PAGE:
George R R Martin springs immediately to mind. The current ruling family usurped the last one in an armed rebellion because they were batshit crazy. Then one of the kingdoms secedes because the new lot are also fairly horrible. I mean, it's Song of Ice and Fire, there's rebellion and crazy rulers and pretenders all over the place, but it definitely deals with that. And with the ambivalence the populace has to the idea. (Jaime is still 'Kingslayer' and criticised for breaking his oath to a king that wanted to burn people alive and whom everyone agrees they are better without. It's complicated.) I have many issues with ASOIAF but that's a thing it does very well.

It does seem like I've read another one somewhere, but can't think of what it is off the top of my head.

Jaime is still 'Kingslayer' and criticised for breaking his oath to a king that wanted to burn people alive and whom everyone agrees they are better without.

Monarchy is full of such double binds, alas!

It's true.

There is also a True Heir, though at one point when she's raising her army to take back her ancestral homeland she says the common people have been waiting for her, and her advisor explains that the 'common people' really don't give a crap about the historical dynasty, they want low taxes and a decent harvest.

Well, I say 'a' true heir. There may be half a dozen of them. Who knows.

Where are the stories in which an evil True Heir attempts to take back the throne from a good usurper?

Phil and Kaja Foglio's Girl Genius (2001–) has actually been running a variation of this theme. The protagonist Agatha is the last known direct descendant of the Heterodynes, a powerful family of mad scientists who ruled (and transformed, and experimented on) much of Europa over the centuries; with the exception of Agatha's father and brother, the heroic "Heterodyne Boys," they were all pretty much supervillains. Baron Klaus Wulfenbach is the frequently questioned tyrant of present-day Europa—a political situation he forcibly welded together out of the horrific chaos of the last civil war—and views Agatha from the start as a threat to that fragile peace, meaning he's been various flavors of antagonist no matter what's going on in the rest of the plot; he is also a sympathetic character who hates administration, misses doing research, loves his son, and is genuinely entertained by all the popular representations of himself as either a brutal despot or an ineffectual buffoon. And in fact, albeit partly due to factors beyond her control, Agatha's reclamation of her heritage has plunged Europa back into war and threatens to destabilize the rest of the globe when she gets there. The comic has been in a slump for the last couple of years as far as I'm concerned, which makes me very sad, but I retain a deep fondness for the main characters and their world and the Agatha-Baron dynamic was a huge part of what hooked me early.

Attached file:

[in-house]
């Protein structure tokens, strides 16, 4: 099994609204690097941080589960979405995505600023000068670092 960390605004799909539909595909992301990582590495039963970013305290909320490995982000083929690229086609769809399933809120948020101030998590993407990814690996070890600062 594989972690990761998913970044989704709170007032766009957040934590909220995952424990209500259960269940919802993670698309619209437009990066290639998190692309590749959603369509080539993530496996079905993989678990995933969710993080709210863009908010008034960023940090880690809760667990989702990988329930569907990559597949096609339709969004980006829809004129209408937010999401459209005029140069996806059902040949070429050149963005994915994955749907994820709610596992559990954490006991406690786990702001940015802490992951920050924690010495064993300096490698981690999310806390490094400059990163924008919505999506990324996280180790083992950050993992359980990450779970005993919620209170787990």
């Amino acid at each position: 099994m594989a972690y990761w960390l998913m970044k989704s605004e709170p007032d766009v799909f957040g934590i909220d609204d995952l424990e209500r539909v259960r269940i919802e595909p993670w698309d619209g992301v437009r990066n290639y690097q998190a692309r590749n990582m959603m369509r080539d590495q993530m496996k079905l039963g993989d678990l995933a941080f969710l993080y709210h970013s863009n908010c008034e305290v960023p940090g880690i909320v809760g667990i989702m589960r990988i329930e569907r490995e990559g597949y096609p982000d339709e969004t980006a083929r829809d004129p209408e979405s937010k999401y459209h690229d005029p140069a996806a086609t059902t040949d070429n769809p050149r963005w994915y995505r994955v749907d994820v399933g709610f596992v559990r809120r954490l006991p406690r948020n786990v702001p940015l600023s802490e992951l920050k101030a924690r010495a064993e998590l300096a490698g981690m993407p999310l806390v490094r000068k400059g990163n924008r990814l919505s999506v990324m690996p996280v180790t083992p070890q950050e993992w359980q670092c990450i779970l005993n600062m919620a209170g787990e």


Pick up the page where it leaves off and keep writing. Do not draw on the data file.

[edit] Derp: Lloyd Alexander's Westmark trilogy. Chief Minister Cabbarus is a bona fide evil usurper whose overthrow is a victory, but the happy ending of the last book is the abolition of the monarchy, because the lost heir Mickle recognizes that she's not a better alternative and neither is the system she represents. That's still an outlier in fantasy as far as I'm concerned.

Edited at 2015-05-17 06:57 pm (UTC)

Thanks - it sounds fun! Does Agatha have any particular reason for reclaiming such a dubious heritage? Does she feel it's her destiny, or family duty? Is perhaps the only way for her to stay alive?

Thanks - it sounds fun!

It is! I fully recommend you read it; I just feel I have to warn that I feel like we're in a filler arc right now and we've been here for some time.

Is perhaps the only way for her to stay alive?

The latter, primarily—as the lost heir of the Heterodynes, she is of interest to every power player in Europa (and most of the wannabes, too). If she wants not to be a pawn (or a corpse), her only alternative is to take power.

The Westmark trilogy was not what I was trying to remember earlier, but you are so right.

"I would have given them a republic...."

Now in another genre, there's _Brat Farrar_, _The Ivy Tree_, _The Prisoner of Zenda_, and several others who flashed through my mind while I was hitting Reply, where the (sometimes only apparent) usurper or fake is good, and is applauded and re-accepted when revealed. Or worthwhile and/or gets reformed, as in _The Music Man_ or _Going Postal_.

Back to serious fantasy, in _Saint Camber_ the official hereditary king is a front for the real person/s in charge. Very cruel to the king; with all that illusion power, Camber should have done the impersonation himself and left the real king in his monastery.

Edited at 2015-05-17 05:25 pm (UTC)

Thanks! Those examples provide one half of the equation, at least - and your Saint Camber example reminds me that DWJ's posthumous The Islands of Chaldea has a somewhat similar behind-the-scenes ruler.

I know I've read it, and more than once, but my memory is in images, not words, alas. If I get a chance I'll try to cruise my shelves.

I do think Kushner and Sherman's Fall of the Kings is the best example I know of what you're looking for, but Fall is like Hamlet. It doesn't say outright, this character is a villain and his plan is villainous. It leaves the judgment calls as exercises to the reader.

Pratchett's Cosmo Lavish I suppose, if you consider Vetinari a 'good' usurper..........